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Various contamination conditions of connectors

These images describe various contamination conditions.

Illustration

Description

Figure 14: A Clean Connector

Figure 14 shows a clean single mode ceramic endface at 200x magnification.

Note: Sometimes the core is not illuminated.

Figure 15: Clean Multifiber Connector with Acceptable Shadowing

Figure 15 shows a clean multimode MT connector. Notice that there is a small amount of acceptable shadowing along the edge of the cladding.

Note: There is more than one fiber visible at 200x magnification and sometimes the core is not illuminated.

Figure 16: Connector with Dust

Figure 16 shows a connector with dust particles spread across the surface of the endface that needs cleaning.

Figure 17: Connector with Liquid Contamination

Figure 17 shows a connector with liquid contamination that needs cleaning.

Figure 18: Connector with Liquid Contamination

Figure 18 shows a connector with liquid contamination that needs cleaning.

Figure 19: Connector with Alcohol Residue Contamination

Figure 19 shows a connector with alcohol residue that needs cleaning.

Figure 20: Connector with Liquid Contamination

Figure 20 shows a connector with small droplets of liquid contamination that needs cleaning.

Figure 21: Connector with Dry Residue

Figure 21 shows a connector with a dry residue that needs cleaning.

Figure 22: Connector with Oil Residue

Figure 22 shows a connector with an oil residue that needs cleaning.

Figure 23: Connector with Scratches

Figure 23 shows a connector with scratches. These scratches are not detrimental to the endface and does not clean off. But, deep scratches that appear to cross the fiber-optic core can cause signal loss.

Figure 24: Connector with Chipped Cladding and Excessive Epoxy

Figure 24 shows a connector with damage to the cladding. Cleaning cannot remove damaged cladding. A small amount of epoxy around the cladding is allowable, but this shows excessive epoxy around the cladding that does not clean off. This connector must be replaced.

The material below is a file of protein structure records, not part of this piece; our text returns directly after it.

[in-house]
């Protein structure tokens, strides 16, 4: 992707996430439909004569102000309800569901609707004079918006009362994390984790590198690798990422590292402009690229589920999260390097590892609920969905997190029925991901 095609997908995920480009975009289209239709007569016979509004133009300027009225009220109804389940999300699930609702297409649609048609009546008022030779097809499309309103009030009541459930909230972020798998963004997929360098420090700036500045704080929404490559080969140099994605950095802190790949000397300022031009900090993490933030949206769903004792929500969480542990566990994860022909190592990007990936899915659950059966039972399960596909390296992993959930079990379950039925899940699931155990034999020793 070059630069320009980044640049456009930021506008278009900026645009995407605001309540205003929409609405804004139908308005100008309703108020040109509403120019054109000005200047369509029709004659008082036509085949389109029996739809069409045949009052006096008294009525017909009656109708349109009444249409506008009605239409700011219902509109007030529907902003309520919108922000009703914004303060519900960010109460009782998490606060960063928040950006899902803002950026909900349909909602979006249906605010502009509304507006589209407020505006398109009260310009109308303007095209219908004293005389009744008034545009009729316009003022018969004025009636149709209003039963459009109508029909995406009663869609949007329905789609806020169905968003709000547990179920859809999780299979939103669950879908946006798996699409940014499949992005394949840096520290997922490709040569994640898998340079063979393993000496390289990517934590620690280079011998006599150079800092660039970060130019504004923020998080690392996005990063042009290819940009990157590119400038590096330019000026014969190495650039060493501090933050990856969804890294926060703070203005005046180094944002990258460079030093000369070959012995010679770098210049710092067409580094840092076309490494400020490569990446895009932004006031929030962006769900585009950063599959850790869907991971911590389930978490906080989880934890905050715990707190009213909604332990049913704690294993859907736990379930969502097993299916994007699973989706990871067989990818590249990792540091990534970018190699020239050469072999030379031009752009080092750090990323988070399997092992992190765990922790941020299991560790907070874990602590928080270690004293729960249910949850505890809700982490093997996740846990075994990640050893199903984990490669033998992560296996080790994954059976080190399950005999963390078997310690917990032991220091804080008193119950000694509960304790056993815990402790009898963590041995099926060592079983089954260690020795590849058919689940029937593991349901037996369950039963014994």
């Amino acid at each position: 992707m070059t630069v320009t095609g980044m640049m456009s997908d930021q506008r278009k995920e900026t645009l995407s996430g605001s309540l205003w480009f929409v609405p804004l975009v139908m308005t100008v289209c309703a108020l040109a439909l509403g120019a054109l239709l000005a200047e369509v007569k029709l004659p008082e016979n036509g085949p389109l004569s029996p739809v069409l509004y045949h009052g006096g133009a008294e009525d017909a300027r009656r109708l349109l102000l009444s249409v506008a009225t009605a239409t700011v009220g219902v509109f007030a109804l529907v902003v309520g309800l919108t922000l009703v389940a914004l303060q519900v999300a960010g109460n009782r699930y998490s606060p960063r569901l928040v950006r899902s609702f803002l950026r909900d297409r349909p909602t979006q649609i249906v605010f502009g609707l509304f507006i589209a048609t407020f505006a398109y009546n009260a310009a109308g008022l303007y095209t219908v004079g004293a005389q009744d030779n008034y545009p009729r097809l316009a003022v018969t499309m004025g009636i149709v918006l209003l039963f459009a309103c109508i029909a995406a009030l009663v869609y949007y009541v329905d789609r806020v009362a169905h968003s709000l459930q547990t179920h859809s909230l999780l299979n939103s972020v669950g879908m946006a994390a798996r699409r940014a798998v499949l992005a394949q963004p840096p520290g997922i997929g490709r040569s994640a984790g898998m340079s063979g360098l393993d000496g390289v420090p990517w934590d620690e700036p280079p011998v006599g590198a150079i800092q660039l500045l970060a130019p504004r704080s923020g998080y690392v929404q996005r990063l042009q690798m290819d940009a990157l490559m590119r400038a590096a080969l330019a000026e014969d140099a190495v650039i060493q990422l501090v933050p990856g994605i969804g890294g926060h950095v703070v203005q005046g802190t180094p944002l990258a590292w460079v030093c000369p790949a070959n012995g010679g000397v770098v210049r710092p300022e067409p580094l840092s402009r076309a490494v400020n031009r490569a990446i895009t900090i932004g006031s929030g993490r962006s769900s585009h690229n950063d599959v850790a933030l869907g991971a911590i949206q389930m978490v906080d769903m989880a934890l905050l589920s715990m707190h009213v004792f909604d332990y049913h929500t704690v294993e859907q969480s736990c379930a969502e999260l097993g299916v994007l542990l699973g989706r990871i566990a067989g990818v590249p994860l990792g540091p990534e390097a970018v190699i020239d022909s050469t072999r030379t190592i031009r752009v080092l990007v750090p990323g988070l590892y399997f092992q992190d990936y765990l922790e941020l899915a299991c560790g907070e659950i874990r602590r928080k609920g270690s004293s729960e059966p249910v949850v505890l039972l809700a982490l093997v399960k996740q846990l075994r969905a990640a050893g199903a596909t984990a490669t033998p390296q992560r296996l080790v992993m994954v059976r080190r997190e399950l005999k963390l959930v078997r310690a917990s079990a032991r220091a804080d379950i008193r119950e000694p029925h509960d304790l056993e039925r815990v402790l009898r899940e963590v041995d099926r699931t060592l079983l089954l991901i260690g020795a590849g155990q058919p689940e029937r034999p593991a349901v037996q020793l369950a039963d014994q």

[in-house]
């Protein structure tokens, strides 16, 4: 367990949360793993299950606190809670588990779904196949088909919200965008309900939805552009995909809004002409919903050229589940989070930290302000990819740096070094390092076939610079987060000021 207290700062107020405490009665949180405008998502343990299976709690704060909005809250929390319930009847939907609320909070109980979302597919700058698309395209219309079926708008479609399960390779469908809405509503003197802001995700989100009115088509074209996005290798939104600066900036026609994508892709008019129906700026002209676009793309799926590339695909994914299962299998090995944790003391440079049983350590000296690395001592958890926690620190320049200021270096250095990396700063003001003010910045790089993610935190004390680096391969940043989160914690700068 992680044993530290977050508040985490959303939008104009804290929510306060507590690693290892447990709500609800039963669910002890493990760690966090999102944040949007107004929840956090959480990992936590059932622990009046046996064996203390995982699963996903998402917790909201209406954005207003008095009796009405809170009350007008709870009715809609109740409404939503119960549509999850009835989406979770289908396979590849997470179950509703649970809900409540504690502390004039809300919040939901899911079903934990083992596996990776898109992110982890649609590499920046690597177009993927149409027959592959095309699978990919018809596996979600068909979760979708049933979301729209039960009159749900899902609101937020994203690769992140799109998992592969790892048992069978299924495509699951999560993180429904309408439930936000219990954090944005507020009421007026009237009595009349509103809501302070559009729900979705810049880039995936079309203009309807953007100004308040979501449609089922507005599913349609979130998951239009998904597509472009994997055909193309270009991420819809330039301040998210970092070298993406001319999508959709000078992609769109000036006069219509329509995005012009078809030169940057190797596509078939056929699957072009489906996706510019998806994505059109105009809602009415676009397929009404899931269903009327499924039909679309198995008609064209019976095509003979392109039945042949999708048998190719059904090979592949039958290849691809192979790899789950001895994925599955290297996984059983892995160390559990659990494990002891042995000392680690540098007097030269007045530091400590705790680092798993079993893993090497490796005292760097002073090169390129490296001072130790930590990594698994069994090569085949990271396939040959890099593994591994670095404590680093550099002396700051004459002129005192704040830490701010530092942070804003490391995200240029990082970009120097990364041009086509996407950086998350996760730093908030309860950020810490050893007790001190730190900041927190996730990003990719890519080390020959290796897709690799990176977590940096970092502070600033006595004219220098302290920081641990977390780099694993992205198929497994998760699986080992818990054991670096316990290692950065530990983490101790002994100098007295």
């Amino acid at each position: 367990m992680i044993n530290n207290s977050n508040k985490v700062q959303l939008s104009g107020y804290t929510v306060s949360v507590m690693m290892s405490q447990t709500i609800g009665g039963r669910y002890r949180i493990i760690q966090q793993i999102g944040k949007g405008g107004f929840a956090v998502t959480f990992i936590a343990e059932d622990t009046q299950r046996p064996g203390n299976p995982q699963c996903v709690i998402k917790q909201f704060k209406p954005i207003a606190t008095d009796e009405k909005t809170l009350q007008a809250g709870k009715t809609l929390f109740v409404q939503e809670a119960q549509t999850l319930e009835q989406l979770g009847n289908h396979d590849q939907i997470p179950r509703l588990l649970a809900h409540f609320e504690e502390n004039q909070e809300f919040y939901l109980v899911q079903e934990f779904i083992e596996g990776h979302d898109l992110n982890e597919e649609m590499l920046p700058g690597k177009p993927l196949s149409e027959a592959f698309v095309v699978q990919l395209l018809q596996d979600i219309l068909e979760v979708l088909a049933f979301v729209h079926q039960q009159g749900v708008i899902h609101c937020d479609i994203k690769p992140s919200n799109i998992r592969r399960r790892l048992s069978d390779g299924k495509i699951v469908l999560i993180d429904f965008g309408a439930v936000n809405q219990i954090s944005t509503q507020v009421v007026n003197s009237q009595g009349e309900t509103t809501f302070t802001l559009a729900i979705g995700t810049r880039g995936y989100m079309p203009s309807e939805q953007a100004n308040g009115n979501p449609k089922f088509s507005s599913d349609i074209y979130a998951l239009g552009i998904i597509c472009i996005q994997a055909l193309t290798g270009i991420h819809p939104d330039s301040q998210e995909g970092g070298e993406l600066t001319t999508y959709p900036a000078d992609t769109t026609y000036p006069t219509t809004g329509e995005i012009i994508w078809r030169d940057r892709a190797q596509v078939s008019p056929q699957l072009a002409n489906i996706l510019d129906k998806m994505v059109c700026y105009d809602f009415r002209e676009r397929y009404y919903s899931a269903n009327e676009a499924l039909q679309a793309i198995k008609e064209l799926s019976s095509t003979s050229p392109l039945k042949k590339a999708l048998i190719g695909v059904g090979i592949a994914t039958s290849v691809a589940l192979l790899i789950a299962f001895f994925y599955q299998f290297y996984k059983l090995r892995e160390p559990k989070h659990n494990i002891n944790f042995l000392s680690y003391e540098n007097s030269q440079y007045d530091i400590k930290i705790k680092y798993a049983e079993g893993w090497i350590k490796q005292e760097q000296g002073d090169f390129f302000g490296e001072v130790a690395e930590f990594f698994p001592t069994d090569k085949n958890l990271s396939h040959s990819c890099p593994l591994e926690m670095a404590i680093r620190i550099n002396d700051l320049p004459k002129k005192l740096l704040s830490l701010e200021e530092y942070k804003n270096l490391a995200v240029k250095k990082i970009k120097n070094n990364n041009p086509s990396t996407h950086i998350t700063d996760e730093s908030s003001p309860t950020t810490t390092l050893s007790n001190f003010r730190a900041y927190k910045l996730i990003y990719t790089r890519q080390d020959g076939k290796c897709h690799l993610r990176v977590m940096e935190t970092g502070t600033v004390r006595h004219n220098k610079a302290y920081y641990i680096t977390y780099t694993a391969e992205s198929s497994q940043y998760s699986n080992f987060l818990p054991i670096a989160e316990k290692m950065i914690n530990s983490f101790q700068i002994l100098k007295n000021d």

Figure 25: Damaged Connector

Figure 25 shows a 1.25 mm ferrule that has been over chamfered. The connector must be replaced.

Related Tutorials

Patch Cord SC Connector

The SC* connectors used for our patch cords are designed to NTT-SC* standards and are fully compatible with existing SC hardware. Two simplex connectors can be configured into a duplex format by adding a duplex clip. In addition to basic testing, some mechanical and environmental tests per IEC or Telcordia are also performed periodically to guarantee the best quality. For standard patch cords, sampling check is performed on ferrule geometry to ensure high percentage of polished connectors meeting GR-326 requirements. For premium grade, ferrule geometry is tested on all patch cords to meet these GR-326 requirements.Other than standard single mode and multimode fibers, G655, OM2, and OM3

Patch Cord ST Connector

The ST* connectors used in our patch cords employ half-twist bayonet locking mechanism and high quality 2.5mm zirconia ferrules. They are fully compatible with existing ST type hardware. In addition to basic testing, some mechanical and environmental tests per IEC or Telcordia are also performed periodically to guarantee the best quality. For standard patch cords, sampling check is performed on ferrule geometry to ensure high percentage of polished connectors meeting GR-326 requirements. For premium grade, ferrule geometry is tested on all patch cords to meet these GR-326 requirements.Other than standard single mode and multimode fibers, OM2, and OM3 fibers are also available upon request.

Simplex Communication

Simply speaking, simplex communication refers to communication that occurs in one direction only. Two definitions have arisen over time: a common definition, which is used in ANSI standard and elsewhere, and an ITU-T definition. The ITU definition of simplex is termed "half duplex" in other contexts. Simplex is a communications mode in which only one signal is transmitted, and it always goes in the same direction. The transmitter and the receiver operate on the same frequency. When two stations exist and they alternately (not simultaneously) send signals to each other on the same frequency, the mode is technically known as half duplex. However, most amateur radio operators refer
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